[Date Prev][Date Next][Thread Prev][Thread Next][Date Index][Thread Index]
Re: Use encryption to foil spooks' data harvesting, says US state dept
> ·Many telecommunications transmissions will contain "key words", used to
> identify information of interest to a third party. A key word can be the
> name of a technology, product, project, or anything else which may identify
> the subject of the transmission.
The communications of criminals are certainly not billions bytes
long but rather short and if they use 'key words' these can hardly
be detected. This shows the nonsense of prohibiting use (or restricting
export) of strong crypto by the general public and also the total
ineffectivity of wiretapping etc. by the authority.
A tiny history: During WWII there was a time when much commodities
were smuggled between Hongkong and Macao. Letters were subject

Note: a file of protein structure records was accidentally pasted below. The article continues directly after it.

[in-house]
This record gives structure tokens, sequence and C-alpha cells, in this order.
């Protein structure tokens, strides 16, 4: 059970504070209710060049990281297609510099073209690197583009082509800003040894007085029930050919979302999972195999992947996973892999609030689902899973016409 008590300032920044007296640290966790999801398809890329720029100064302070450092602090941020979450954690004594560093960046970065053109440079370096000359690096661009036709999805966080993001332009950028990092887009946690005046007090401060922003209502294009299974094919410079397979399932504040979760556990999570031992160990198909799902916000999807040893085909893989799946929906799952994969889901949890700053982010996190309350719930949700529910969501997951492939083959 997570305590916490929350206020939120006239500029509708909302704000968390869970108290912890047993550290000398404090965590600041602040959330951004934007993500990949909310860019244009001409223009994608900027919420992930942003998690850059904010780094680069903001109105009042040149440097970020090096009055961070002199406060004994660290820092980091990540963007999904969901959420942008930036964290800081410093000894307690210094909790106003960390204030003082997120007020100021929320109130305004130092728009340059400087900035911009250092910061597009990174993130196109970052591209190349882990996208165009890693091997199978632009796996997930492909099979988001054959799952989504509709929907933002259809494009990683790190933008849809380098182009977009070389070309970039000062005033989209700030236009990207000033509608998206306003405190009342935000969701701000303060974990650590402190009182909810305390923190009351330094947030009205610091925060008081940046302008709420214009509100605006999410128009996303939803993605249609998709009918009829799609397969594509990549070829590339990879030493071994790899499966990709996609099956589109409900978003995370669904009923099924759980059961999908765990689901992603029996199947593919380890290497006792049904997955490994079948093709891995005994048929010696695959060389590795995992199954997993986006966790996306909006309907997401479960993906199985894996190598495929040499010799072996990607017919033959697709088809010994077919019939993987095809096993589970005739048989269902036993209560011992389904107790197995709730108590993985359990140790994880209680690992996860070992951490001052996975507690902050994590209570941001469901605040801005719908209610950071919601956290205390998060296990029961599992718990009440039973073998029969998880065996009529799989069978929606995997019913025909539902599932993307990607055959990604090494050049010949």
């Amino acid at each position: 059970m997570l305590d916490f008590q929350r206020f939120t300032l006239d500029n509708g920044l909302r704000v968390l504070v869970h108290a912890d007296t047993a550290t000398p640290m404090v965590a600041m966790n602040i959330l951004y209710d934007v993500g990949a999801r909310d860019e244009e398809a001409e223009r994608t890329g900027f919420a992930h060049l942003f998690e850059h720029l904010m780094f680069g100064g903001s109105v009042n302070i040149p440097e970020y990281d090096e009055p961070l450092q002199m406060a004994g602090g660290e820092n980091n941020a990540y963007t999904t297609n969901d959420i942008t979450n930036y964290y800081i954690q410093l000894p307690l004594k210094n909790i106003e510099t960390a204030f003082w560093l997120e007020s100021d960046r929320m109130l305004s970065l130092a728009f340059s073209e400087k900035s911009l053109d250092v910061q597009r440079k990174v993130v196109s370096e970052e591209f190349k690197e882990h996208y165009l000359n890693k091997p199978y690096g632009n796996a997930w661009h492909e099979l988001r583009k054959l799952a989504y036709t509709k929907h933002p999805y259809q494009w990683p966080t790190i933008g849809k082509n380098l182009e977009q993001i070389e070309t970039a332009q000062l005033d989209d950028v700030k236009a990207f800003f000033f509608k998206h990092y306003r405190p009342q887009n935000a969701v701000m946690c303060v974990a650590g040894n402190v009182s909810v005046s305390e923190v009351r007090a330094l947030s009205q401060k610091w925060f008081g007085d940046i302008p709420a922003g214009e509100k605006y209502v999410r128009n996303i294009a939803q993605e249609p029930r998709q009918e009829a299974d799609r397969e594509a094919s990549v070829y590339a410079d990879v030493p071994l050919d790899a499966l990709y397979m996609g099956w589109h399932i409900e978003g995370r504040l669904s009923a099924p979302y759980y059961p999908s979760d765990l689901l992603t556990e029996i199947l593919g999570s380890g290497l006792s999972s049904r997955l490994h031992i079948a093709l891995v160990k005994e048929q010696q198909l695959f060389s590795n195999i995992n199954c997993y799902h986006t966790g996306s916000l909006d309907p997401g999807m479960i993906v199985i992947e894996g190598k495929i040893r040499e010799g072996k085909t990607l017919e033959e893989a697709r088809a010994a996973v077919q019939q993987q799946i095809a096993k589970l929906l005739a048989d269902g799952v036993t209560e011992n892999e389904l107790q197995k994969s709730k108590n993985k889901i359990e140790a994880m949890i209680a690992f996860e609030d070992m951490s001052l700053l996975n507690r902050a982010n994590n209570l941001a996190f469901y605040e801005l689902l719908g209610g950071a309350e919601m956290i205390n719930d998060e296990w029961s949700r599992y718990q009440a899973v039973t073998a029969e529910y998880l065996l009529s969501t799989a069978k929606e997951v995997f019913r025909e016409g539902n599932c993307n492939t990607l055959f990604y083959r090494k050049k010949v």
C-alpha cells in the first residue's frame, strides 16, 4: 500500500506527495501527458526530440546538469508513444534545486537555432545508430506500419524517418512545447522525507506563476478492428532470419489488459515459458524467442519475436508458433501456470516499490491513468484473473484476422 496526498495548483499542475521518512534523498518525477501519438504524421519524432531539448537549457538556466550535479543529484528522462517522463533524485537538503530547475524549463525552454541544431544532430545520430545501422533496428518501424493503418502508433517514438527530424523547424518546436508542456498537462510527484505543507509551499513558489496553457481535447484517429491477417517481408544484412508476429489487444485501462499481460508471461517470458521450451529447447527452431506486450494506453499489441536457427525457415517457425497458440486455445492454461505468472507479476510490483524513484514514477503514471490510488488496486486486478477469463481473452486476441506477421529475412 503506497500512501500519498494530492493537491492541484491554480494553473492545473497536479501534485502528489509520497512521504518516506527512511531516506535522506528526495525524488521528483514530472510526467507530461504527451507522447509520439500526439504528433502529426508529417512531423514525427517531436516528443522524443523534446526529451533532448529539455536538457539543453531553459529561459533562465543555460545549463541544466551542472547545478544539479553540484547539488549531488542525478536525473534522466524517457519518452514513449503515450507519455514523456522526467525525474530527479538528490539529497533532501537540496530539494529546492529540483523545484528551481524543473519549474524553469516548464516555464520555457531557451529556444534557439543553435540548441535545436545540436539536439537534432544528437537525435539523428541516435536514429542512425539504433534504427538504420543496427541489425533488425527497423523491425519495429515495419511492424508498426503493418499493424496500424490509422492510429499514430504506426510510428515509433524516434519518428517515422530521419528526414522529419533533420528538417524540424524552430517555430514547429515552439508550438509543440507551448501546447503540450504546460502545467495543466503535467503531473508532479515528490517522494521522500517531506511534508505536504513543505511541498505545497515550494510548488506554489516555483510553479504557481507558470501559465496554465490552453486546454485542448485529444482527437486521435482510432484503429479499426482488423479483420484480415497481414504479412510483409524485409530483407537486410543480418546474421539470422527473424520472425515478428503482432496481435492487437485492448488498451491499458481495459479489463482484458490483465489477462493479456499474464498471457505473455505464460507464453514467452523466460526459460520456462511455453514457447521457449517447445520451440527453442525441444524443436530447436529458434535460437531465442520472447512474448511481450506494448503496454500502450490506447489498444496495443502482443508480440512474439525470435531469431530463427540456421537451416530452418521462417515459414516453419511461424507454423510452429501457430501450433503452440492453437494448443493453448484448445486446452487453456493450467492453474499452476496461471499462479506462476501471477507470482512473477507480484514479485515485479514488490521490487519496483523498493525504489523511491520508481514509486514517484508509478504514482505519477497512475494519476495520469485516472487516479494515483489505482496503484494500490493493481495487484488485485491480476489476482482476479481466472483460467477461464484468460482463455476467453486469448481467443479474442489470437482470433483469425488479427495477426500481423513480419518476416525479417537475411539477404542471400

to opening by the Japanese occupation. Using 'key words' the
smugglers of one city put little harmless looking announces in
local newspapers which the complices at the other city could read
the next day just as fast as if the information were sent via the post.
This clearly shows that those attempting to push through crypto
laws or regulations have either very low IQ or have high IQ but are
in fact pursuing other (undisclosed) goals than what they publically
claim (fighting criminality etc.).
M. K. Shen